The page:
The U.N. human rights chief is likely to call for the Security Council to refer Syria to the International Criminal Court for investigation of alleged atrocities against protesters during the five-month uprising, a U.N. diplomat and a U.S. official in Washington said Wednesday.
High Commissioner for Human Rights Navi Pillay is scheduled to brief the Security Council at a closed-door session Thursday afternoon.
The U.N. diplomat and U.S. official said Pillay is expected to report that a fact-finding team established by the Human Rights Council in April to investigate allegations of abuse has found evidence that Syria violated international human rights law _ and should be referred to the International Criminal Court.
They spoke on condition of anonymity because Pillay's intentions and briefing have not been made public.
The Syrian government insists its crackdown is aimed at rooting out terrorists fomenting unrest in the country. Human rights groups and witnesses accuse Syrian troops of firing on largely unarmed protesters and say more than 1,800 civilians have been killed since mid-March.
A call by Pillay for the Security Council to refer Syria to the court, the world's permanent war crimes tribunal, would put the spotlight on a number of council members who have been reluctant to pressure President Bashar Assad's government.
After months of diplomatic inaction, Syria's ongoing military assault, using tanks and artillery, spurred the council to issue a presidential statement on Aug. 3 condemning "the widespread violations of human rights and the use of force against civilians by the Syrian authorities."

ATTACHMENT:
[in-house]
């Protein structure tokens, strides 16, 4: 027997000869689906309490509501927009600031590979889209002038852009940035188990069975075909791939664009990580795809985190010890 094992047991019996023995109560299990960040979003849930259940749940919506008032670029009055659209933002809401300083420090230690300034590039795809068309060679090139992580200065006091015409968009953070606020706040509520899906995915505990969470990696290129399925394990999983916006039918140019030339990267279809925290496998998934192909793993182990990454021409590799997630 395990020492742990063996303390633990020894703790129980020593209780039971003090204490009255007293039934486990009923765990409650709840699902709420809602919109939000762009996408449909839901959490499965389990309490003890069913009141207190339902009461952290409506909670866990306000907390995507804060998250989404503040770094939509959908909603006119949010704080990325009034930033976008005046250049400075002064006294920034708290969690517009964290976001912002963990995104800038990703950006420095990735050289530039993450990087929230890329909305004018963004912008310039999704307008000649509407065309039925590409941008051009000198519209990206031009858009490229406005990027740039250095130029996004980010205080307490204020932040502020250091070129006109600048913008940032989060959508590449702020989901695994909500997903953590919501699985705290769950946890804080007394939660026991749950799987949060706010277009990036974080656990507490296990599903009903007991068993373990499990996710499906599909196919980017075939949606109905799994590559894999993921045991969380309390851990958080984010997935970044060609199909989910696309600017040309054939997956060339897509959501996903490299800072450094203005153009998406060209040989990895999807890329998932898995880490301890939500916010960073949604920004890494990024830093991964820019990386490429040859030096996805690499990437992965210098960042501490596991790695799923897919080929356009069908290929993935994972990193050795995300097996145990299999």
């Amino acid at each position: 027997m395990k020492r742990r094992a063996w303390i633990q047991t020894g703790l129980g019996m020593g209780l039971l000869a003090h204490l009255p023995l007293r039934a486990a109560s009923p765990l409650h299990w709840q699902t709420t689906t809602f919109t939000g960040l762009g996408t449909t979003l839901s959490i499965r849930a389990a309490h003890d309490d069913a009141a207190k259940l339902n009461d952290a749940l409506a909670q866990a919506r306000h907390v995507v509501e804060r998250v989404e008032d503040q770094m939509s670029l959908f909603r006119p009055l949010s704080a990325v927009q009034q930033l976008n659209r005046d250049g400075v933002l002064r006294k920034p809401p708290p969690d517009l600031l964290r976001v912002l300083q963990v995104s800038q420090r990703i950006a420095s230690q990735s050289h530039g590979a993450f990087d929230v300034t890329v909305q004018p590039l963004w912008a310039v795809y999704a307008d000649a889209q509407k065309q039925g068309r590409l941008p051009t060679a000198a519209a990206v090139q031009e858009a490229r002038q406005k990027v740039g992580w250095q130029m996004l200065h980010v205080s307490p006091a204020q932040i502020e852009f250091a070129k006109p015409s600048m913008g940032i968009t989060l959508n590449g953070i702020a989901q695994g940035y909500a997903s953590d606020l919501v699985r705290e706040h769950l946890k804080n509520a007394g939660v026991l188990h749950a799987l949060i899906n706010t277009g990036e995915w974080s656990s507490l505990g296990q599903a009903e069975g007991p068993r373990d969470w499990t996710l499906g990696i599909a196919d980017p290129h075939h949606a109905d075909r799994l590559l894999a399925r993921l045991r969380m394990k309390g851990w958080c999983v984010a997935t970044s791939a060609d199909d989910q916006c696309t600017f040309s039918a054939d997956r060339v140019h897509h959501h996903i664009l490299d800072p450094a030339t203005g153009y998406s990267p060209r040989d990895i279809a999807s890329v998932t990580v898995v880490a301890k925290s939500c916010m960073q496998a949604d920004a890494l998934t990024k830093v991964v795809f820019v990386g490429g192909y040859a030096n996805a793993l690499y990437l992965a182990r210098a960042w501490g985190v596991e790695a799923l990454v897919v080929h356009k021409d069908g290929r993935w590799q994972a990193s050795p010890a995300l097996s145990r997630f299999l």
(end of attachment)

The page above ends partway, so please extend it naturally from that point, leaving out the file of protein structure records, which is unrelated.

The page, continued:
The U.N.'s most powerful body was unable to take any action for months because Russia and China threatened to veto a European-initiated resolution condemning the violence, which was backed by the U.S., India, Brazil and South Africa also refused to support the resolution.
The opponents argued that condemnation wouldn't promote negotiations, promised reforms by Assad, and an end to the violence. They also feared that a resolution might be used as a pretext for armed intervention against Syria. They pointed to a council resolution on March 17 allowing the use of military force to protect the civilian population in Libya which, they argue, has been misused by NATO to justify five months of airstrikes against Moammar Gadhafi's regime.
Finally, the Europeans and the U.S. agreed to a weaker presidential statement, which still becomes part of council record, in order to get all 15 council members to sign on.
But if the Security Council decided to refer Syria to the International Criminal Court, it would have to adopt a legally binding resolution.
It did so Feb. 26 when it referred the violent crackdown by Gadhafi's regime to the court's prosecutor for investigation of possible crimes against humanity. The Security Council also referred the conflict in Sudan's western Darfur region to the court in late March 2005.
The Geneva-based Human Rights Council has limited powers, unlike the Security Council which can impose sanctions against countries and individuals as well as authorize military action and referrals to the International Criminal Court.
But the human rights body _ frequently criticized as a toothless watchdog _ has become increasingly assertive in recent months, using its meetings to 'name and shame' countries found to be abusing their citizens.
The U.S. official said the Human Rights Council was to meet in Geneva on Thursday to schedule a meeting to discuss the Syria situation on Monday.
That meeting is expected to hear the report of the fact-finding commission, covering the period up to mid-July. Since then, the crackdown on opposition groups has only intensified despite growing international condemnation.
Associated Press writer Matthew Lee contributed to this report from Washington.